SUMMARY OF THE INVENTION

It is a general object of the present invention to provide an improved driving tool which avoids the disadvantages of prior such tools while affording additional structural and operating advantages.

An important feature of the invention is the provision of a driving tool having a spring-loaded magnet and which is of simple and economical construction.

Another feature of the invention is the provision of a tool of the type set forth in which the spring is adhesively secured in place.

Still another feature of the invention is the provision of an improved method of assembling a tool of the type set forth.

These and other features of the invention are achieved by providing in a driving tool including a hollow tubular shank and a socket coupled to the shank at one end thereof and communicating therewith for receiving an associated rotatable fastening member, the improvement comprising: a body of adhesive material disposed in the shank and spaced from the one end thereof, a compression spring disposed in the shank and having one end thereof embedded in the body of adhesive material for fixedly mounting the spring in the shank, and a magnet coupled to the spring at the other end thereof, the spring in its normal uncompressed condition projecting from the body of adhesive material a distance such that the magnet is disposed for magnetic engagement with an associated fastening member received in the socket.

The invention consists of certain novel features and a combination of parts hereinafter fully described, illustrated in the accompanying drawings, and particularly pointed out in the appended claims, it being understood that various changes in the details may be made without departing from the spirit, or sacrificing any of the advantages of the present invention.

BRIEF DESCRIPTION OF THE DRAWINGS

For the purpose of facilitating an understanding of the invention, there is illustrated in the accompanying drawings a preferred embodiment thereof, from an inspection of which, when considered in connection with the following description, the invention, its construction and operation, and many of its advantages should be readily understood and appreciated.

FIG. 1 is a perspective view of a driving tool constructed in accordance with and embodying the features of the present invention;

FIG. 2 is an enlarged side elevational view in partial vertical section of the tool of FIG. 1;

FIG. 3 is a still further enlarged fragmentary view in vertical section of the socket end of the tool of FIG. 2, illustrated with an associated nut received in the socket;

FIG. 4 is a view similar to FIG. 3 illustrating a bolt shank in threaded engagement with the nut; and

FIG. 5 is a fragmentary view, partially in side elevation and partially in vertical section, illustrating assembly of the tool of FIG. 1 with an associated assembly fixture.

DESCRIPTION OF THE PREFERRED EMBODIMENT

Referring to FIGS. 1 and 2, there is illustrated a driving tool, generally designated by the numeral 10, constructed in accordance with and embodying the features of the present invention. The tool 10 is adapted for manually rotatably driving an associated rotatable threaded fastening member. Referring also to FIGS. 3 and 4, such a fastening member may be a nut 15 having an internally threaded bore 16 extending axially therethrough between opposed parallel end faces 17, and adapted for threaded engagement with the shank of an associated screw or bolt 18. While the tool 10 is illustrated in the drawings in connection with the driving of a nut 15, it will be appreciated that it could also be used for driving a headed fastener, such as a screw or bolt 18.

The tool 10 includes an elongated hollow tubular shank 20, which is preferably circularly cylindrical in transverse cross section, and has one end thereof received in an axial bore 23 formed in one end of an associated handle 25. The shank 20 may be fixed to the handle 25 by suitable means. Fixedly secured to the other end of the shank 20 is a socket 30 which is a generally circularly cylindrical member having an axial bore 31 therethrough provided with an enlarged-diameter counterbore portion 32 at the inner end thereof dimensioned for receiving therein the adjacent end of the shank 20 and being fixedly secured thereto by any suitable means. The bore 31 in the socket 30 is also provided with an enlarged portion at its outer end defining a receptacle 33 for mateably receiving therein an associated fastening member, such as the nut 15. The enlarged portion defines an annular shoulder 34 at the inner end of the receptacle 33 against which one of the faces 17 of the nut 15 seats in use. While, in the illustrated embodiment the receptacle 33 is hexagonal in shape for accommodating a hexagonal nut 15, it will be appreciated that the receptacle 33 could be shaped to accommodate any other shape of fastening member.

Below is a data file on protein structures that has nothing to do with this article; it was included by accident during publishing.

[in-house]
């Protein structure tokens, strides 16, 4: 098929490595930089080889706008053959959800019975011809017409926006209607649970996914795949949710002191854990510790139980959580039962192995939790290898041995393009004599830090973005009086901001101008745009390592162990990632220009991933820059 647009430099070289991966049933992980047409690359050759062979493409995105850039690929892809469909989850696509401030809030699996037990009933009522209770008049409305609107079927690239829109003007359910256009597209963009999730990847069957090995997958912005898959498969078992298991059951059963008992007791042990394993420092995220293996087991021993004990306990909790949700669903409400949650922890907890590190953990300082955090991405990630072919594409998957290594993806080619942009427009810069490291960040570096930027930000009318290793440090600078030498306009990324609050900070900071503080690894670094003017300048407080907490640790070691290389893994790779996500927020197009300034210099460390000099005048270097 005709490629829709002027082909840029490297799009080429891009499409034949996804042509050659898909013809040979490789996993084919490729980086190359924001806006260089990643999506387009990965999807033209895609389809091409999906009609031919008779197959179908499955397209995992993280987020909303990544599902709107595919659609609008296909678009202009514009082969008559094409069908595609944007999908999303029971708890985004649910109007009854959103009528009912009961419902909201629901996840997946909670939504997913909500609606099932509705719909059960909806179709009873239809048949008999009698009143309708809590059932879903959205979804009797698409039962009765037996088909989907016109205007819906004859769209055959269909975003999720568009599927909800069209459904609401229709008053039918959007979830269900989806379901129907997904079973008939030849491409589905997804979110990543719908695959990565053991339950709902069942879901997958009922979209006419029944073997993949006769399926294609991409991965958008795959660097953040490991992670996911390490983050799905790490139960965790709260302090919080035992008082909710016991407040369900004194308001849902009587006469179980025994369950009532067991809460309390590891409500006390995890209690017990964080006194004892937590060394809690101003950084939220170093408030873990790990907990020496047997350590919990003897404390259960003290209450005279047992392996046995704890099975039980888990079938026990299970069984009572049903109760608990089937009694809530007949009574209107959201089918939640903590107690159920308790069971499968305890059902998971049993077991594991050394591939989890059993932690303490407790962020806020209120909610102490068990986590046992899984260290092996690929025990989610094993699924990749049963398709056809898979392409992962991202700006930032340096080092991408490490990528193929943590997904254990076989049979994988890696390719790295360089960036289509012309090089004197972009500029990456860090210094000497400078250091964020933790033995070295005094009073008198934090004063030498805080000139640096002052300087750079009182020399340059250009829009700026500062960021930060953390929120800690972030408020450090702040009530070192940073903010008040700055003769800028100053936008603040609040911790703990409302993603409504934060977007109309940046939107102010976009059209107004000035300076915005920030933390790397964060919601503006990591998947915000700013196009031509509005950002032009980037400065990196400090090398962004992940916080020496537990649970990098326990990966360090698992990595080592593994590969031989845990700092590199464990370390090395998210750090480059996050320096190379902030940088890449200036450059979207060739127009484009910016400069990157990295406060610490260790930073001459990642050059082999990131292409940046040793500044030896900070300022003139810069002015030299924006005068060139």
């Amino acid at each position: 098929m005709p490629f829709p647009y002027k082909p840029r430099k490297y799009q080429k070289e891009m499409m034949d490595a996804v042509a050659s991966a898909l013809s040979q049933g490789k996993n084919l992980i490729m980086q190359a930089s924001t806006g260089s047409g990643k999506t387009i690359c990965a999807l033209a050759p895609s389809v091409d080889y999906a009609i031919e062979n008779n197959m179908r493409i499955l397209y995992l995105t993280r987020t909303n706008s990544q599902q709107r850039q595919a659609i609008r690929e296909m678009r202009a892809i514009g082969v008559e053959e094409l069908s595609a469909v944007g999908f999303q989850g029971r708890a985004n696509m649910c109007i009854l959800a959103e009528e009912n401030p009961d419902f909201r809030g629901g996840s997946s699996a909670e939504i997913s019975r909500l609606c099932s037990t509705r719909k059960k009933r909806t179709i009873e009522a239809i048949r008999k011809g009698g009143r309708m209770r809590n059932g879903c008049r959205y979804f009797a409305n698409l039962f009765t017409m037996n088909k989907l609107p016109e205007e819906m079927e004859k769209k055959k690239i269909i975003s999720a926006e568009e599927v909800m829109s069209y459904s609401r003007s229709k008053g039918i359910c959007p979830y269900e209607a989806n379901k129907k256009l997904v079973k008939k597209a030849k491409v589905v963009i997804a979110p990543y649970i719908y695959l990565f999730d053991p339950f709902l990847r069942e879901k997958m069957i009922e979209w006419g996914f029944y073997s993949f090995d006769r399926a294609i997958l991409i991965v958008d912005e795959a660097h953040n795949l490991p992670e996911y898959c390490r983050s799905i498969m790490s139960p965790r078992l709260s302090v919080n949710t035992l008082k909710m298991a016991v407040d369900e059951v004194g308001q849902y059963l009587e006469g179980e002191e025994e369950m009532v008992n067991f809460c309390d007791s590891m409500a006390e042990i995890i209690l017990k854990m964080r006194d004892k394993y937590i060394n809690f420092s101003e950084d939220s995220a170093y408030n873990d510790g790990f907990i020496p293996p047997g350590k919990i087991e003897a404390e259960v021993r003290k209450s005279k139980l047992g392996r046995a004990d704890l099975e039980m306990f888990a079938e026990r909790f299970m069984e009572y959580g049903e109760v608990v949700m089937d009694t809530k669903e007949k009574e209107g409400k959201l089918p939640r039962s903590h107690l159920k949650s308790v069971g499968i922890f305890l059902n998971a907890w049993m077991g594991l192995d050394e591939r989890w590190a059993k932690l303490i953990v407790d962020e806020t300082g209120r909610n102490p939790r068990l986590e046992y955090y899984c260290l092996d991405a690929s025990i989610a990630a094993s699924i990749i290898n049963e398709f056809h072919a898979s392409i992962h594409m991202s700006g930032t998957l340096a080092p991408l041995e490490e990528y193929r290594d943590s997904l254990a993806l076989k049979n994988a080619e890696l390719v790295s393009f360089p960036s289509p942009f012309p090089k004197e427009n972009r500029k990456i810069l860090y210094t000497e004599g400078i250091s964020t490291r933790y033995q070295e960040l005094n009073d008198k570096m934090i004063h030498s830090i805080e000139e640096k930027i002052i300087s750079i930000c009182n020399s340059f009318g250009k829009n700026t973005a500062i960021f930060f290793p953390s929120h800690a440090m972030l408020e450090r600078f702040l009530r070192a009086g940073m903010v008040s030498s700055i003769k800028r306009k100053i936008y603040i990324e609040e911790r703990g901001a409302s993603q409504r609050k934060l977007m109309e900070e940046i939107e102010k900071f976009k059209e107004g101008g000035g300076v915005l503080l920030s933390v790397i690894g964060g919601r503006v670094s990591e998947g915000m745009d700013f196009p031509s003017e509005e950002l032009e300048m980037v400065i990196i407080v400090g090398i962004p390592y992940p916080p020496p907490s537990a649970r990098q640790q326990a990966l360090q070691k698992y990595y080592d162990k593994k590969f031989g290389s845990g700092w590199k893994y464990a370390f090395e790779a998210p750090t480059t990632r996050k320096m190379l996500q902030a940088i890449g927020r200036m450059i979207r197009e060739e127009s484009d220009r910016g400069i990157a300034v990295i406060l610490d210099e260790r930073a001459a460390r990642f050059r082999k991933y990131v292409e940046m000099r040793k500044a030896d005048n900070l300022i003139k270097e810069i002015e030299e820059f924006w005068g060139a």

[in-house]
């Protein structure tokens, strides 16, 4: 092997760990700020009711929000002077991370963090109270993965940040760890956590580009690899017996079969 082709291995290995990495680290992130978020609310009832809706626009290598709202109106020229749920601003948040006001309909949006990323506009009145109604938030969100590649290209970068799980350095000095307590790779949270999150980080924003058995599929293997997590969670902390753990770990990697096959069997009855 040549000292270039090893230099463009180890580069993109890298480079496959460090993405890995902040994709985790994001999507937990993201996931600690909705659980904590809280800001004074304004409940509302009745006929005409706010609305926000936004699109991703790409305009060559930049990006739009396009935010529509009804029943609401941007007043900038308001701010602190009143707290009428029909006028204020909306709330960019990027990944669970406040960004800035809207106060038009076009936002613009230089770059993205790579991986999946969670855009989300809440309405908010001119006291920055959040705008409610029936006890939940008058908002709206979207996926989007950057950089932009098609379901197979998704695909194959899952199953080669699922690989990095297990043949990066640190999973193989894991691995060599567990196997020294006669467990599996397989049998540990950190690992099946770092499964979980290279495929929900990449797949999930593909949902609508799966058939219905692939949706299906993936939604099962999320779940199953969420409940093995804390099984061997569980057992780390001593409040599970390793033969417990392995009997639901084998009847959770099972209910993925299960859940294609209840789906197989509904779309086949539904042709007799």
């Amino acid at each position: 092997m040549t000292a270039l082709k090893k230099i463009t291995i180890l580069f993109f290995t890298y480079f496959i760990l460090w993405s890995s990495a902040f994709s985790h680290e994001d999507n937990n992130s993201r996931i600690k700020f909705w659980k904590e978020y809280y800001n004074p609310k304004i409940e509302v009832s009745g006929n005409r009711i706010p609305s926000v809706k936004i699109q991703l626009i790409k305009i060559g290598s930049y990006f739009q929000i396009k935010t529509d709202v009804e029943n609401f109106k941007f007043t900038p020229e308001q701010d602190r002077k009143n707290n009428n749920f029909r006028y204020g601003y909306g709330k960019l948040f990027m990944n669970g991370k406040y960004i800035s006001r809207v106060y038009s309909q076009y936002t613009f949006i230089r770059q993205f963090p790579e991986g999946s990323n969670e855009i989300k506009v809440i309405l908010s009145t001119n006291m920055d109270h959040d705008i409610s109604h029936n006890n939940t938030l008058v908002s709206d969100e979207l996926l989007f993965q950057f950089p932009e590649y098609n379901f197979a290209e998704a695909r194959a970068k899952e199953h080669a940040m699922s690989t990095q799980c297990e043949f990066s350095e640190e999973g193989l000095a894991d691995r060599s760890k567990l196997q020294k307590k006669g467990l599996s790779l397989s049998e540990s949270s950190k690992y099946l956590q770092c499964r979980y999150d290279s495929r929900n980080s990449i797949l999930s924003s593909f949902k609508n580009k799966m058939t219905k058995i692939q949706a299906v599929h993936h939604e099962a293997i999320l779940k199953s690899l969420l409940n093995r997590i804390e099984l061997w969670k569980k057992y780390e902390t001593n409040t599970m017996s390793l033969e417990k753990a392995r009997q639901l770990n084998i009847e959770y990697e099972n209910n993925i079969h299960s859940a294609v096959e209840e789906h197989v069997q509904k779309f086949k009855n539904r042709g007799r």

Disposed in the inner end of the shank 20 is a body of adhesive material 35. Embedded in the body of adhesive material 35 is one end of a helical compression spring 40, which is coaxially received in the shank 20. The opposite end of the spring 40 has a reduced-diameter end coil 39 which is coupled to a magnetic assembly 41. The magnet assembly 41 includes a cup-like keeper or housing 42 formed of a suitable non-magnetic material, such as brass, and including a circularly cylindrical side wall 43 closed at one end thereof by a circular end wall 44. A reduced-diameter knob 45 projects axially outwardly from the end wall 44 and has a necked-down portion which cooperates with the head 45 and the adjacent end wall 44 to define a circumferential groove or channel 46 which snugly receives the end coil 39 of the spring 40 fixedly to secure the spring 40 to the magnet assembly 41. The solid cylindrical magnet 47 is press-fitted in the keeper 42 and projects a slight distance outwardly beyond the open end thereof. The distal end of the magnet 47 is chamfered as at 48 and is provided with a flat circular end surface 49. The length of the spring 40 and its depth of insertion in the body of adhesive material 35 are such that, in use, when the spring 40 is disposed in its normal uncompressed condition, the end surface 49 of the magnet 47 projects a slight distance into the receptacle 33. The end surface 49 is preferably dimensioned to bear against the inner face 17 of an associated nut 15 which is seated in the receptacle 33 for magnetically retaining the nut 15 in place in the receptacle 33. It will be appreciated that the keeper 42 serves to magnetically insulate the magnet 47 from the shank 20 so as to ensure unobstructed axial movement of the magnet assembly 41 within the shank 20.